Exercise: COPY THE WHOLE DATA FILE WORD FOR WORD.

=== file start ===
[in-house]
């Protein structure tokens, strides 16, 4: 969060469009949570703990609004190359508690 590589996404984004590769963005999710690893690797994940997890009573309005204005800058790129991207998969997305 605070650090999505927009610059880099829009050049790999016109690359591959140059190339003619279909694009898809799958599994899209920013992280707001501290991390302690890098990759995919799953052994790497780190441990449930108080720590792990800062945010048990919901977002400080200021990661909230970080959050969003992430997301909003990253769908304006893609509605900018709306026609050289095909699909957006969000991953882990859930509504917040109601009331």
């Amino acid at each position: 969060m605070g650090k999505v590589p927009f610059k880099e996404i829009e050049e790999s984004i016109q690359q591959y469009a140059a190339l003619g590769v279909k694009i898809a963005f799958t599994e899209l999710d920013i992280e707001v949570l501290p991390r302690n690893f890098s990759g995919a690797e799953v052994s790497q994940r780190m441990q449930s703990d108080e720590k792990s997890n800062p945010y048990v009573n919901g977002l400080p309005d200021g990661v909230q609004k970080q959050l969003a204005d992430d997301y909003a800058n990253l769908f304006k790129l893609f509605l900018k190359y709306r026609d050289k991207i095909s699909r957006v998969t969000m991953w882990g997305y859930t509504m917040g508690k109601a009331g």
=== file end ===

[in-house]
């Protein structure tokens, strides 16, 4: 969060469009949570703990609004190359508690 590589996404984004590769963005999710690893690797994940997890009573309005204005800058790129991207998969997305 605070650090999505927009610059880099829009050049790999016109690359591959140059190339003619279909694009898809799958599994899209920013992280707001501290991390302690890098990759995919799953052994790497780190441990449930108080720590792990800062945010048990919901977002400080200021990661909230970080959050969003992430997301909003990253769908304006893609509605900018709306026609050289095909699909957006969000991953882990859930509504917040109601009331």
């Amino acid at each position: 969060m605070g650090k999505v590589p927009f610059k880099e996404i829009e050049e790999s984004i016109q690359q591959y469009a140059a190339l003619g590769v279909k694009i898809a963005f799958t599994e899209l999710d920013i992280e707001v949570l501290p991390r302690n690893f890098s990759g995919a690797e799953v052994s790497q994940r780190m441990q449930s703990d108080e720590k792990s997890n800062p945010y048990v009573n919901g977002l400080p309005d200021g990661v909230q609004k970080q959050l969003a204005d992430d997301y909003a800058n990253l769908f304006k790129l893609f509605l900018k190359y709306r026609d050289k991207i095909s699909r957006v998969t969000m991953w882990g997305y859930t509504m917040g508690k109601a009331g």